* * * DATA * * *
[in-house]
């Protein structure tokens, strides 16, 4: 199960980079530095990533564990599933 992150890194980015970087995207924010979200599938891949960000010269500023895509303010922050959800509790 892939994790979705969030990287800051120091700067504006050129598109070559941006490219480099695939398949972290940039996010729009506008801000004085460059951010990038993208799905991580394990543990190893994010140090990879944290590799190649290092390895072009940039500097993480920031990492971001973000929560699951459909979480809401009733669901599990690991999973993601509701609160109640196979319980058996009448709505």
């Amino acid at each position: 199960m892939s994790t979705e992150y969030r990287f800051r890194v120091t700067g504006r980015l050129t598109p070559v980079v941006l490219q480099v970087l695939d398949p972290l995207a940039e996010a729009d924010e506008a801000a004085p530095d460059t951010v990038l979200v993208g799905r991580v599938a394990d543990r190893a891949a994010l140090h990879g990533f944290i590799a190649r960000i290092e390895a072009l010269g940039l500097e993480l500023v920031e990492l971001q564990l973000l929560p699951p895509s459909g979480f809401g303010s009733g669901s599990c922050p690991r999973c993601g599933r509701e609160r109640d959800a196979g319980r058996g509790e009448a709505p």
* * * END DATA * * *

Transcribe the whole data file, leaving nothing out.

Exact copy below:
[in-house]
């Protein structure tokens, strides 16, 4: 199960980079530095990533564990599933 992150890194980015970087995207924010979200599938891949960000010269500023895509303010922050959800509790 892939994790979705969030990287800051120091700067504006050129598109070559941006490219480099695939398949972290940039996010729009506008801000004085460059951010990038993208799905991580394990543990190893994010140090990879944290590799190649290092390895072009940039500097993480920031990492971001973000929560699951459909979480809401009733669901599990690991999973993601509701609160109640196979319980058996009448709505």
């Amino acid at each position: 199960m892939s994790t979705e992150y969030r990287f800051r890194v120091t700067g504006r980015l050129t598109p070559v980079v941006l490219q480099v970087l695939d398949p972290l995207a940039e996010a729009d924010e506008a801000a004085p530095d460059t951010v990038l979200v993208g799905r991580v599938a394990d543990r190893a891949a994010l140090h990879g990533f944290i590799a190649r960000i290092e390895a072009l010269g940039l500097e993480l500023v920031e990492l971001q564990l973000l929560p699951p895509s459909g979480f809401g303010s009733g669901s599990c922050p690991r999973c993601g599933r509701e609160r109640d959800a196979g319980r058996g509790e009448a709505p």